Iowa legislators will be examining the controversial subject of eminent domain during this session.
Rep. Lisa Heddens of Ames said her constituents are worried about what a Supreme Court decision means for eminent domain in Iowa. Last year, the Supreme Court ruled that the government had the right to take private property and sell it to private developers.
"A private developer could just come in and say, 'Oh, I want your home to build potentially a bigger home,'" Heddens said.
Heddens has helped sponsor a bill that would define the process and justifications of eminent domain when it comes to private property. In crafting the bills, she said she wanted them to be narrowly focused and written in such a way they would not impede economic development.
"That (gives) individuals some comfort that my home is going to be protected," she said.
The East Village has felt the effects of eminent domain in Iowa. Last summer, the city said it would take some buildings if the owners did not agree to renovate. Some owners said they'd comply, but that it was unfair to be forced at their own expense.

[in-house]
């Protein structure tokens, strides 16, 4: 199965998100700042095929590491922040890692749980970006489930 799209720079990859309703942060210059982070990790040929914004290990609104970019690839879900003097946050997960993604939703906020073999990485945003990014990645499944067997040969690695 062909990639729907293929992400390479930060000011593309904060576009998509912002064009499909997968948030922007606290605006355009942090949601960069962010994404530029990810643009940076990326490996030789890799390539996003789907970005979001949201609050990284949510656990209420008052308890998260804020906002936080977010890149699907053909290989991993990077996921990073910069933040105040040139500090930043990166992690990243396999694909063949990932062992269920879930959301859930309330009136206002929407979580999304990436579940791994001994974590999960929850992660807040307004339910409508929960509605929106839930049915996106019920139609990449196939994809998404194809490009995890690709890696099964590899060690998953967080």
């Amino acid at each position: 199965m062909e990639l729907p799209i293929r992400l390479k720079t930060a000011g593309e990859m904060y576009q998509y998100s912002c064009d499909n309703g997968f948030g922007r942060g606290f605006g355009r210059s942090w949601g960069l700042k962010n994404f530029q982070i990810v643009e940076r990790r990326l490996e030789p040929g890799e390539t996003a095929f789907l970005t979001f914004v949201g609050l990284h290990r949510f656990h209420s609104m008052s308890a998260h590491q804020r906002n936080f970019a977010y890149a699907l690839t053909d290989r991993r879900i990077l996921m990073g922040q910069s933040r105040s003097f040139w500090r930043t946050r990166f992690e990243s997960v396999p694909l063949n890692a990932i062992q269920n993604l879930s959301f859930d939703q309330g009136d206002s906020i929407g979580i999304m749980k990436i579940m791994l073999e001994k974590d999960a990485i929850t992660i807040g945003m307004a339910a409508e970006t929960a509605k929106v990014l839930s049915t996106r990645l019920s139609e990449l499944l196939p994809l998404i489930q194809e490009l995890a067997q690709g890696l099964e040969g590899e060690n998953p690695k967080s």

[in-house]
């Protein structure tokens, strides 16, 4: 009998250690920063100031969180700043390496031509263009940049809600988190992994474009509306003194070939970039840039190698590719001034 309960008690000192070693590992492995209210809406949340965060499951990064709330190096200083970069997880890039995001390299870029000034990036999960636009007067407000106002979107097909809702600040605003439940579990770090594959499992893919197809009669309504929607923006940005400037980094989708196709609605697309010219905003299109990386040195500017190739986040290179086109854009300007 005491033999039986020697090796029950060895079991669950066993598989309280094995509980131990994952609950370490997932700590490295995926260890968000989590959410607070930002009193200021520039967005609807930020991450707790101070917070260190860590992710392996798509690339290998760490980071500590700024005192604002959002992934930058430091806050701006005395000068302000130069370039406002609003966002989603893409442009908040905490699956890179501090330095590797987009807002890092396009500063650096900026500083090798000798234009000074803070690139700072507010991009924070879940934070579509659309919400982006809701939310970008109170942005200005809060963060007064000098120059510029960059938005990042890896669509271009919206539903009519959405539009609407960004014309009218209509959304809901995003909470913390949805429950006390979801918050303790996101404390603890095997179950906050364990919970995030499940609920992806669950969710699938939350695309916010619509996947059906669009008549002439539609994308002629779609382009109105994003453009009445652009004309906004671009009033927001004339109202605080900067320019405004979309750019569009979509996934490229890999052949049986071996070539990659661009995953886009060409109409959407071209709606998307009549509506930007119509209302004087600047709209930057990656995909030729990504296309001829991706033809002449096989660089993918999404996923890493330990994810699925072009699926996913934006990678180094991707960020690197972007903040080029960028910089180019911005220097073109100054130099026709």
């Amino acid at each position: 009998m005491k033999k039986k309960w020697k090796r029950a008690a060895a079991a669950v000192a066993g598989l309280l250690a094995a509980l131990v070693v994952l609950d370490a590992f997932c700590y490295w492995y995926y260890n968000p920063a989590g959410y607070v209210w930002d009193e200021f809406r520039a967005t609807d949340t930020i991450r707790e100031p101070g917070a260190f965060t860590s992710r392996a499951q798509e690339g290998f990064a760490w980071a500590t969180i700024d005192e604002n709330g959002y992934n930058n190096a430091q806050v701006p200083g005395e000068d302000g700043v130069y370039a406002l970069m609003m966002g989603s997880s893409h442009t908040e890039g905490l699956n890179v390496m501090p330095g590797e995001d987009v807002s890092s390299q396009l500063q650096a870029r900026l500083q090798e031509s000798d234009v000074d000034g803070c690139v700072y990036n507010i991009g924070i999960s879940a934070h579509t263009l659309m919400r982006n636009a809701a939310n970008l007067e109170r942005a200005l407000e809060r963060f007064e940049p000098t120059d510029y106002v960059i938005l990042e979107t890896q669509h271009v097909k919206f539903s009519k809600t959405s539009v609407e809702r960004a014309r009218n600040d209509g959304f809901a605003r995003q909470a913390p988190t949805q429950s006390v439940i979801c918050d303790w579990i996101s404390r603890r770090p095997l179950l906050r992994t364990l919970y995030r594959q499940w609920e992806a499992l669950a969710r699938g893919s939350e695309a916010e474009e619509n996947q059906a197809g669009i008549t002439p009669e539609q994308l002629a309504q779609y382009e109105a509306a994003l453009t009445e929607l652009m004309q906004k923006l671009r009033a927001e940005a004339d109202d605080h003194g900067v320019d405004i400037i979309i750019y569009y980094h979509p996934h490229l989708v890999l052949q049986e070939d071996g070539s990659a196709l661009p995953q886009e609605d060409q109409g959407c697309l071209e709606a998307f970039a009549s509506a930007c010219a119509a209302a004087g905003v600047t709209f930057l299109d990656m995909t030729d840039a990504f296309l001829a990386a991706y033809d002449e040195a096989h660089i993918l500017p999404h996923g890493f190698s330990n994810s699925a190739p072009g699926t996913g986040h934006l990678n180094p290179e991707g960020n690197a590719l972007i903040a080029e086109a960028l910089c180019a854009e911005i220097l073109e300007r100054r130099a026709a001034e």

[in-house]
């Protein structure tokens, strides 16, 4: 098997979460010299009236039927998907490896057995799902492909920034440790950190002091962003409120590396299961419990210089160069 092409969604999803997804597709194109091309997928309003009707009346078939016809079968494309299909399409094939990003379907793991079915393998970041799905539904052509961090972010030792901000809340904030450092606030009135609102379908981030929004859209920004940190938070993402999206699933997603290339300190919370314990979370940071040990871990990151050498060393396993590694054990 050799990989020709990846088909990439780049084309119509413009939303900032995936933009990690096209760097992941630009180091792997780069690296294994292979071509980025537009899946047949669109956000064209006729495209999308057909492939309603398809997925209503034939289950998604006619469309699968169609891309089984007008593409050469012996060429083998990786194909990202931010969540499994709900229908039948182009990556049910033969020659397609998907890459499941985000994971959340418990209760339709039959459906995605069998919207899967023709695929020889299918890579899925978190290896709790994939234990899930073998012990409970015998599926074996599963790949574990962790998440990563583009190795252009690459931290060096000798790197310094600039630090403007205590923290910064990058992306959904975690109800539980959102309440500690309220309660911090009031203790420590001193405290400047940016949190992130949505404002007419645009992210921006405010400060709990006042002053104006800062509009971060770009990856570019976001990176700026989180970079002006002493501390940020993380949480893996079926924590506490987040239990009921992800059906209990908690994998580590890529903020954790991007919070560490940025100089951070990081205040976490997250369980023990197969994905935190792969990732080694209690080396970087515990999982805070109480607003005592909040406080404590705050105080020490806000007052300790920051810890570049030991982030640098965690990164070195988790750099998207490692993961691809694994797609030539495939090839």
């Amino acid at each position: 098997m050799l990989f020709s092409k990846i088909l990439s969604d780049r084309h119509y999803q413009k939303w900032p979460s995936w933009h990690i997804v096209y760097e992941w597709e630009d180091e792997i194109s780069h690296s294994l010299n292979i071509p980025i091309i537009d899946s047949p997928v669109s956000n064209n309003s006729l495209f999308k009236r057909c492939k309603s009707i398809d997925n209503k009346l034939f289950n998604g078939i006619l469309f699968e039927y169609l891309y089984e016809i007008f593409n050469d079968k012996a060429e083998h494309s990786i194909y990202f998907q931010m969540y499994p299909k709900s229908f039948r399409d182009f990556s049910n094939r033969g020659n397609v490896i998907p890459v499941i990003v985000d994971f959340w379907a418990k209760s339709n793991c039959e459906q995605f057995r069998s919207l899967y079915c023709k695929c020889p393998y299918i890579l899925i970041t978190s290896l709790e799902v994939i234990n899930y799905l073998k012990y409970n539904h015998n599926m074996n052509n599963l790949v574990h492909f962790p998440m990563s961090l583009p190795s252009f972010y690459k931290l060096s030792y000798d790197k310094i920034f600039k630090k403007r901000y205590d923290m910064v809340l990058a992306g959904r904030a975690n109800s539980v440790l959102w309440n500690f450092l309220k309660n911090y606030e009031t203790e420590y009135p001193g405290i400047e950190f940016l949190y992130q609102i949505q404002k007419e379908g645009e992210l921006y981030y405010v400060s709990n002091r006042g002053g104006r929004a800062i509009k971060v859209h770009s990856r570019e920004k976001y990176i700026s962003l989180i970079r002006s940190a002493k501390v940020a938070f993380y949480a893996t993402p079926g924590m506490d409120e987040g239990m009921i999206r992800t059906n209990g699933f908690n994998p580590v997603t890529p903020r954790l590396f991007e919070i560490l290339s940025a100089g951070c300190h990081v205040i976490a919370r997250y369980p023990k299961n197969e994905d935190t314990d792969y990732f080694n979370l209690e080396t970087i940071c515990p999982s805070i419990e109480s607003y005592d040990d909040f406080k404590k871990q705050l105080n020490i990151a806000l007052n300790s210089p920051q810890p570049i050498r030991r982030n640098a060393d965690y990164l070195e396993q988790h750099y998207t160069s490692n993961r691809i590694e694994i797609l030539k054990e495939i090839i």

"The main issue is, I'm one of the only people not borrowing money from the city," said resident Brad Hamilton during an interview last summer. "I'm doing it with my own money."
Heddens' bill only deals with private property, but others may look at economic development like the East Village case. Heddens said there are several bills that will be going to committee for review.
"If we're missing something within our language, if there's a gap that we're missing, then let's just tweak it a bit," Heddens said.
Heddens said Iowa has traditionally used eminent domain responsibly, but she wants to make sure homeowners are educated on their property rights. Heddens also said eminent domain plays into many larger legislative issues, such as the economy.